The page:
Caught On Tape: Cop Attacks Teen In Cell

Surveillance video released in an assault case against a King County sheriff's deputy appears to show the deputy kicking a teenage girl, slamming her to the floor of a jail cell, hitting her and pulling her hair. The video was shot last November at the SeaTac City Hall. It shows two King County deputies bringing in two 15-year-old girls for suspicion of auto theft. KIRO

Surveillance video released in an assault case against a King County sheriff's deputy shows a deputy kicking a 15-year-old girl, slamming her to the floor of a jail cell, striking her and pulling her hair.

The footage shows the attack beginning after the girl enters the cell and kicks off one of her shoes toward the deputy.

The video released Friday is part of an assault case in which Deputy Paul Schene, 31, is accused of using excessive force on the girl, who was being held in a cell at the suburban SeaTac City Hall. Schene, who is charged with fourth-degree assault, pleaded not guilty on Thursday in Superior Court.

The incident last November began after the girl was brought in for an auto theft investigation, according to court documents.

"We believe this case is beyond just police misconduct, it's criminal misconduct," King County Prosecutor Daniel Satterberg said. "This is clearly excessive force."

Satterberg added the case is uncommon because cameras captured the entire incident.

Schene was investigated previously for shooting two people - killing one - in the line of duty in 2002 and 2006. Both times his actions were found to be justified, said Ian Goodhew, prosecutor's deputy chief of staff.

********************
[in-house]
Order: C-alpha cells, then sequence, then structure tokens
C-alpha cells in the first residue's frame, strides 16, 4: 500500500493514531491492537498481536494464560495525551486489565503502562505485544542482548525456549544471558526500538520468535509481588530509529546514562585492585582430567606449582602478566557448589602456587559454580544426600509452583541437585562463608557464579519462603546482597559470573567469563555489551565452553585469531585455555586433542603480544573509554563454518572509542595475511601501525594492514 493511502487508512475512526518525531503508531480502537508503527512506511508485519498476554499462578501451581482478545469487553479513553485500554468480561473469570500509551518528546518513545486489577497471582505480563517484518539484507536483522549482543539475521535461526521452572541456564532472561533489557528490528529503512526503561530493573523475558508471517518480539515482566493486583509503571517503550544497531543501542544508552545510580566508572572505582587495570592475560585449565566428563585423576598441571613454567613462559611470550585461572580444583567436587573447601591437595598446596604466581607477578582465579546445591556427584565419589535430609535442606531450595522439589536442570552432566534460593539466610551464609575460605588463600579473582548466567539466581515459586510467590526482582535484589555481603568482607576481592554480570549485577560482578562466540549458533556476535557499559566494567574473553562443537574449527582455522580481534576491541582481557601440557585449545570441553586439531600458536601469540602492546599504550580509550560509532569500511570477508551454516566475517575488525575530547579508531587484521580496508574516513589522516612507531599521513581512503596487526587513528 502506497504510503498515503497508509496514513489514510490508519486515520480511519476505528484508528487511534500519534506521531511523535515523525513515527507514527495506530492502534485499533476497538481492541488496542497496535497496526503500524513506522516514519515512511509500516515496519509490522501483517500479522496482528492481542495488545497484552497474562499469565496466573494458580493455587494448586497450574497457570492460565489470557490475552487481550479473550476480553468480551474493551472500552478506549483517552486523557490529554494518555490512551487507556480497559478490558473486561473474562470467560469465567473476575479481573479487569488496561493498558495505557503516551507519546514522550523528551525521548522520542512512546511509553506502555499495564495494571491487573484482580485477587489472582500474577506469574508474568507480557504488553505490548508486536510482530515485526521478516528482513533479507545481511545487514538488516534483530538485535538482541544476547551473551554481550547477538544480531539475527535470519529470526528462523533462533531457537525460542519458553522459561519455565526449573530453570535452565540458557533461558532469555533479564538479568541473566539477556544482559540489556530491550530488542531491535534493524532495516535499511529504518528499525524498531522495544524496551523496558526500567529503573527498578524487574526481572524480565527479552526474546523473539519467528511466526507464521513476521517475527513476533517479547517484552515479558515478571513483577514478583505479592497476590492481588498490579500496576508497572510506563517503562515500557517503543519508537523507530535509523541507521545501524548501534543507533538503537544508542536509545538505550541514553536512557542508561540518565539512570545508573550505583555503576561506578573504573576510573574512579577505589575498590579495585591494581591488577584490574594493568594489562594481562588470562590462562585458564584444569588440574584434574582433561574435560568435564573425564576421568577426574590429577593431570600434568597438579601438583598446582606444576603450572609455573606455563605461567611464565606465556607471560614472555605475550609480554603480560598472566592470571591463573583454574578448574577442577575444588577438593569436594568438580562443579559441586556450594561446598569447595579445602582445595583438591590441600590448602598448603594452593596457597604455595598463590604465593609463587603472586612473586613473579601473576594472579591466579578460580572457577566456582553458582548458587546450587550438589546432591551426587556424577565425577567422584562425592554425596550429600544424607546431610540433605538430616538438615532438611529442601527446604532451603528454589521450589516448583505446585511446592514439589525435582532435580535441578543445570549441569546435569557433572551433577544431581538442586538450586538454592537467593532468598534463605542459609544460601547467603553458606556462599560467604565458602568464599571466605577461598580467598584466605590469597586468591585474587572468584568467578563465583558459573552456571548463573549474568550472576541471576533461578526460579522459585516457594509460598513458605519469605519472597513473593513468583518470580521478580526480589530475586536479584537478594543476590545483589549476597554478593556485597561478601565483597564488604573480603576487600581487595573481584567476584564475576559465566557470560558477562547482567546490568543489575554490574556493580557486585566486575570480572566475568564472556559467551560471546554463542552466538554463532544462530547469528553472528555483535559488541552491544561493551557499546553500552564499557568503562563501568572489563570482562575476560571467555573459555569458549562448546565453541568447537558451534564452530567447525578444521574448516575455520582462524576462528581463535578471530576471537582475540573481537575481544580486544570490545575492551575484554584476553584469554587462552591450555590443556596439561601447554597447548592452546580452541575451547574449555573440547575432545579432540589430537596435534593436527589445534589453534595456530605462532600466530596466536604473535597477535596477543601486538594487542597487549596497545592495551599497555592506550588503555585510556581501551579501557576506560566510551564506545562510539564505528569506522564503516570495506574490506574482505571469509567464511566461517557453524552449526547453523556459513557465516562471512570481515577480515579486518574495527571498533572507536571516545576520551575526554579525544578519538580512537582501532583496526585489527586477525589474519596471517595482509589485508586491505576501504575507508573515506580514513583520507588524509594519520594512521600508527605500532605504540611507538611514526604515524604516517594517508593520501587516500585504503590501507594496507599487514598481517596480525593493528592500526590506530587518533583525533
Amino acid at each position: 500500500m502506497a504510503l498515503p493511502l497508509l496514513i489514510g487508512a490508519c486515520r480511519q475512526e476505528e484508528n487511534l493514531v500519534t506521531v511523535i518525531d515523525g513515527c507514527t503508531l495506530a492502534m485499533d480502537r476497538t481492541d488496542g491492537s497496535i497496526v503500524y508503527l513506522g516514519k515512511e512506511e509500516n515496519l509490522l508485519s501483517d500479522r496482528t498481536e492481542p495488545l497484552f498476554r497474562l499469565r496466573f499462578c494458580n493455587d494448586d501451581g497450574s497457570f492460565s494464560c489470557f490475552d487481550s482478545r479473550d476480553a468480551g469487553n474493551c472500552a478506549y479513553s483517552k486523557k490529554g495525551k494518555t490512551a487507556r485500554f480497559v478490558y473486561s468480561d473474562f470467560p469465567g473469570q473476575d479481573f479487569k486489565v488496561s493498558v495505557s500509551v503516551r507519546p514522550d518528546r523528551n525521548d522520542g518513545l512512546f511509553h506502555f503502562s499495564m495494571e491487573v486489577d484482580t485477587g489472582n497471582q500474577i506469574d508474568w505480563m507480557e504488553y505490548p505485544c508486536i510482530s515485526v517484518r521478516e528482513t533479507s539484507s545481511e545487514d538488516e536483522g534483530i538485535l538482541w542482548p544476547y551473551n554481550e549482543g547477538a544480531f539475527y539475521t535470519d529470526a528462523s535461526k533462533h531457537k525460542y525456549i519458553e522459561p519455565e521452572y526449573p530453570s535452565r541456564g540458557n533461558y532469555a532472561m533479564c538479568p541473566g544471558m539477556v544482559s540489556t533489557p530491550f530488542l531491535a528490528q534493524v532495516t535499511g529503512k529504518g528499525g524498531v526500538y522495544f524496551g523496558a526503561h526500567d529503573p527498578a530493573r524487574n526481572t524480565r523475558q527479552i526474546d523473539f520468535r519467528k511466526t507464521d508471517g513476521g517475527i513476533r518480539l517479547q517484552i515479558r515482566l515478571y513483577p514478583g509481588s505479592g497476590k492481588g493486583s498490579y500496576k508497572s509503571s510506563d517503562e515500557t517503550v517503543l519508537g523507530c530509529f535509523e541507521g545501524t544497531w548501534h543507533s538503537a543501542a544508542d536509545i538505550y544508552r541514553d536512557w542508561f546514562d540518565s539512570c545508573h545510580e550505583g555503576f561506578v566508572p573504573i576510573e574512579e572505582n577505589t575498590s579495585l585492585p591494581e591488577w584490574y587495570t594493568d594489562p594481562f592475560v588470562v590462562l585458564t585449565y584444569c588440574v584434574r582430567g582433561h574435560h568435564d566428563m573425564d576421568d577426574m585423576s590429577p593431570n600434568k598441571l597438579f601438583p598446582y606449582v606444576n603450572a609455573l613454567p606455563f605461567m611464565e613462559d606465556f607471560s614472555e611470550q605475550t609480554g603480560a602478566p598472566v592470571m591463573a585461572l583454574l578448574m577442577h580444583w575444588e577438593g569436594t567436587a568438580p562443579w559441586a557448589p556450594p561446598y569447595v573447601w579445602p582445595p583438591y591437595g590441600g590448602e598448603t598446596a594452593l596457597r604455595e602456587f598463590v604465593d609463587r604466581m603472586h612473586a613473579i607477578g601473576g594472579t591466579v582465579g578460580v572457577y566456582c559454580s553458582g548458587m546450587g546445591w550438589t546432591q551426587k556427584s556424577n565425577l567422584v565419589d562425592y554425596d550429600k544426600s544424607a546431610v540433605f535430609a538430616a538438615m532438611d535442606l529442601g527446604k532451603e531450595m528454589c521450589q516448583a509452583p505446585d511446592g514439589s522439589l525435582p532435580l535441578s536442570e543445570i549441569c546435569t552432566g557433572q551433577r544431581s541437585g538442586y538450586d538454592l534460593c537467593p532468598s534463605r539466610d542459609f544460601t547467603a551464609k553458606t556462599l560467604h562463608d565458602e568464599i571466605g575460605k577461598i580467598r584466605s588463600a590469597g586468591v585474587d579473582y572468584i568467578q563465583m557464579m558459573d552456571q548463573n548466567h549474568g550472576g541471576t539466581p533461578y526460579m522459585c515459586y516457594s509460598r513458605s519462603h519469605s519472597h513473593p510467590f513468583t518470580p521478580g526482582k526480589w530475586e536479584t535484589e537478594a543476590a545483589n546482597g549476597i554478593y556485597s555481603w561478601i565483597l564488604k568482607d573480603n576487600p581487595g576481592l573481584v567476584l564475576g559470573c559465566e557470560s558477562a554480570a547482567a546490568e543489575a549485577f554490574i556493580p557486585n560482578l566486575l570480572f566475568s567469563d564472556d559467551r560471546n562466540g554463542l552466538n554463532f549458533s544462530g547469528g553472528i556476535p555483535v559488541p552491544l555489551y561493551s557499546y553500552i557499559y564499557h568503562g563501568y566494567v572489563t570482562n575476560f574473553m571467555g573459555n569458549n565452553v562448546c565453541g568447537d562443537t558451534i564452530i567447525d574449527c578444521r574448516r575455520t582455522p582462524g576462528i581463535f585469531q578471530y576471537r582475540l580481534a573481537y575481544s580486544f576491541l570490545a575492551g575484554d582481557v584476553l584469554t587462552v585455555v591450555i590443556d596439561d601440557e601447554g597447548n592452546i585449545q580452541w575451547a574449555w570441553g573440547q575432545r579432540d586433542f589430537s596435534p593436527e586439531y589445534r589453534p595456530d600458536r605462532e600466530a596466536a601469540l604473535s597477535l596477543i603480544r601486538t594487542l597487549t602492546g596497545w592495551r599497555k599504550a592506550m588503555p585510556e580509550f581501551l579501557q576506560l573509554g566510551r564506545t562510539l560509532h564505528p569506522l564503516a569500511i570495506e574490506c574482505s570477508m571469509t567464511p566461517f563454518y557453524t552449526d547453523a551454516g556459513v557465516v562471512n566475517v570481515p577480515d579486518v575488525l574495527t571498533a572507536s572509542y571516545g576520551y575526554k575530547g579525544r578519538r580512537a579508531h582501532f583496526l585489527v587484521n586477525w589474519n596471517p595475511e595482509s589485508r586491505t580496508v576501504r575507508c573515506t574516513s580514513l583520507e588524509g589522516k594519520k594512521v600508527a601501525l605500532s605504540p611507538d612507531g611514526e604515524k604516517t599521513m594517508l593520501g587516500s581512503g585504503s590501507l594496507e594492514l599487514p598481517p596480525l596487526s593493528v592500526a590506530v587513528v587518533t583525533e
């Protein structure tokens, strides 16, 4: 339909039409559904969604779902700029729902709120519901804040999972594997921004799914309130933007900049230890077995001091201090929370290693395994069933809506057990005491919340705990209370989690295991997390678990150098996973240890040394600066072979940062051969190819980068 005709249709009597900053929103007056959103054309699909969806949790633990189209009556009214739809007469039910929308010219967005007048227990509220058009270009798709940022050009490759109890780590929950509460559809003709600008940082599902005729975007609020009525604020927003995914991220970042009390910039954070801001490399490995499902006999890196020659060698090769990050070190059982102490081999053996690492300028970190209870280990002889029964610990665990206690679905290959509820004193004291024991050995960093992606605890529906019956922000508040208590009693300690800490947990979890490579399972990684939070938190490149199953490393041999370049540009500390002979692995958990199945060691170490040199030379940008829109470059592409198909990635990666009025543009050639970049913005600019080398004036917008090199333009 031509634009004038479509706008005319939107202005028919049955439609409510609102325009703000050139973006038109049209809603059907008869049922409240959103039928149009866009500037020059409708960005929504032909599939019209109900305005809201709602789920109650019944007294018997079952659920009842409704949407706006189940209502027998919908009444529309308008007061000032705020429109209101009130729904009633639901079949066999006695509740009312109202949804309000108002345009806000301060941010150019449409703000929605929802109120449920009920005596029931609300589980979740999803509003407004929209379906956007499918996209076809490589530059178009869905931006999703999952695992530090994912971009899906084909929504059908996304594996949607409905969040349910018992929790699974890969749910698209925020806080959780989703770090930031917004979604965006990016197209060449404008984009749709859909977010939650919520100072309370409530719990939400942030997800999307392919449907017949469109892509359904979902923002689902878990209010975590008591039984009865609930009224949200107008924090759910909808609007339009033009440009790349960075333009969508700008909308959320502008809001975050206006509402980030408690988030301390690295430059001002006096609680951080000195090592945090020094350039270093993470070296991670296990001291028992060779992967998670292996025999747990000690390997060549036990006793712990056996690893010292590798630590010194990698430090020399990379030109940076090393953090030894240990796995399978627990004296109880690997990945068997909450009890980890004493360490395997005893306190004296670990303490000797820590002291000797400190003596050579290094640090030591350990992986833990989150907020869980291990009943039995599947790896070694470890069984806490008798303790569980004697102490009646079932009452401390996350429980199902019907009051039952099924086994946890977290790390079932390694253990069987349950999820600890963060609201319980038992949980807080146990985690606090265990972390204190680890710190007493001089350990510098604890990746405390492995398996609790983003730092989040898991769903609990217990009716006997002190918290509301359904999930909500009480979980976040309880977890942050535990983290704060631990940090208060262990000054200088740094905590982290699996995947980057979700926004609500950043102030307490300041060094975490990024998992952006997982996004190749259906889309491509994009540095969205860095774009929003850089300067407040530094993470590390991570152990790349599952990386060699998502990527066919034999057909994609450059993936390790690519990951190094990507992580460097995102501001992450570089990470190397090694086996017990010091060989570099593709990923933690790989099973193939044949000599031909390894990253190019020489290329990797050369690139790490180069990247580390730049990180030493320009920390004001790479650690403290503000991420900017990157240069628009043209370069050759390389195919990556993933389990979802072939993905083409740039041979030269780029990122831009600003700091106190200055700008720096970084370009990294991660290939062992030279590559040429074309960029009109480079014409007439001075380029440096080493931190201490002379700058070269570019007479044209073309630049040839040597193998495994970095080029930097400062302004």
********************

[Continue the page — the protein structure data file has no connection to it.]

Associated Press calls to Schene's lawyer Anne Bremner were not immediately returned Friday. Bremner, however, released a statement to the Seattle Post-Intelligencer in which she said the video does not tell the whole story. Bremner had asked Judge Catherine Shaffer to not release the video to the media.

"As we argued to the judge, it will inflame public opinion and will severely impact the deputy's right to a fair trial," Bremner said.

In the video, a deputy kicks the girl, pushing her back toward the wall. The deputy then strongly backs the girl against the wall, and slams her to the floor by grabbing her hair. A second deputy enters the holding cell, while the first deputy holds the girl face-down to the floor. The first deputy appears to hit the girl with his hands. The girl is then lifted up and led out of the cell while the first deputy holds her hair.

The second officer shown in the video was a trainee at the time and is not under investigation, Goodhew said.

According to court documents, the girl complained of breathing problems after the incident and medics were called to check her. A short time later, she was taken to a youth detention center and booked for investigation of auto theft and third-degree assault, the latter accusation dealing with her conduct toward the deputy. The girl has pleaded not guilty to taking a motor vehicle without permission, Goodhew said Friday, adding she was never formally charged with assault.

Schene told investigators through an e-mail conversation with his lawyer that once he was assaulted by the girl kicking her shoe at him, he entered the cell to "prevent another assault," according to court documents. Schene also said that the girl failed to comply with instructions in the holding area.

Prosecutors said Schene did not explain why he struck the girl after he had her in a holding position on the floor.
By Associated Press Writer Manuel Valdes
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